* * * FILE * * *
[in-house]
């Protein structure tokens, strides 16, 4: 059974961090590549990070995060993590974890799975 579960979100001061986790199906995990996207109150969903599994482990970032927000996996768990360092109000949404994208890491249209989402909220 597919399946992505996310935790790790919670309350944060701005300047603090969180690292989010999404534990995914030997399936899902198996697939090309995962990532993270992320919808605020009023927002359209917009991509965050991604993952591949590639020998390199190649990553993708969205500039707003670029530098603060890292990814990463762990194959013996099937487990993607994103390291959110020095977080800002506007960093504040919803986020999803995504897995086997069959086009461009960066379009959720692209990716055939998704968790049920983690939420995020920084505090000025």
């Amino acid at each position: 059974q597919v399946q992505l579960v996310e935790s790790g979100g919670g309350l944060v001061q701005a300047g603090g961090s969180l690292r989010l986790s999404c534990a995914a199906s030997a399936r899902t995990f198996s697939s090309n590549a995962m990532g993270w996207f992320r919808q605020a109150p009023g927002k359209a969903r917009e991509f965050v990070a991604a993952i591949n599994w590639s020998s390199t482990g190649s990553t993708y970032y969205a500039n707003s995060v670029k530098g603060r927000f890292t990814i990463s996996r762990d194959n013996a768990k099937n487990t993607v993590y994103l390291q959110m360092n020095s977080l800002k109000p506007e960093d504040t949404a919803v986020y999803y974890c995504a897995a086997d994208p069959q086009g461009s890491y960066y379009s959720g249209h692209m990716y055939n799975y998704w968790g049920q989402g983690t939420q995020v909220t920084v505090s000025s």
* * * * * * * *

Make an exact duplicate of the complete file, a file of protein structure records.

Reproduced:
[in-house]
């Protein structure tokens, strides 16, 4: 059974961090590549990070995060993590974890799975 579960979100001061986790199906995990996207109150969903599994482990970032927000996996768990360092109000949404994208890491249209989402909220 597919399946992505996310935790790790919670309350944060701005300047603090969180690292989010999404534990995914030997399936899902198996697939090309995962990532993270992320919808605020009023927002359209917009991509965050991604993952591949590639020998390199190649990553993708969205500039707003670029530098603060890292990814990463762990194959013996099937487990993607994103390291959110020095977080800002506007960093504040919803986020999803995504897995086997069959086009461009960066379009959720692209990716055939998704968790049920983690939420995020920084505090000025």
């Amino acid at each position: 059974q597919v399946q992505l579960v996310e935790s790790g979100g919670g309350l944060v001061q701005a300047g603090g961090s969180l690292r989010l986790s999404c534990a995914a199906s030997a399936r899902t995990f198996s697939s090309n590549a995962m990532g993270w996207f992320r919808q605020a109150p009023g927002k359209a969903r917009e991509f965050v990070a991604a993952i591949n599994w590639s020998s390199t482990g190649s990553t993708y970032y969205a500039n707003s995060v670029k530098g603060r927000f890292t990814i990463s996996r762990d194959n013996a768990k099937n487990t993607v993590y994103l390291q959110m360092n020095s977080l800002k109000p506007e960093d504040t949404a919803v986020y999803y974890c995504a897995a086997d994208p069959q086009g461009s890491y960066y379009s959720g249209h692209m990716y055939n799975y998704w968790g049920q989402g983690t939420q995020v909220t920084v505090s000025s």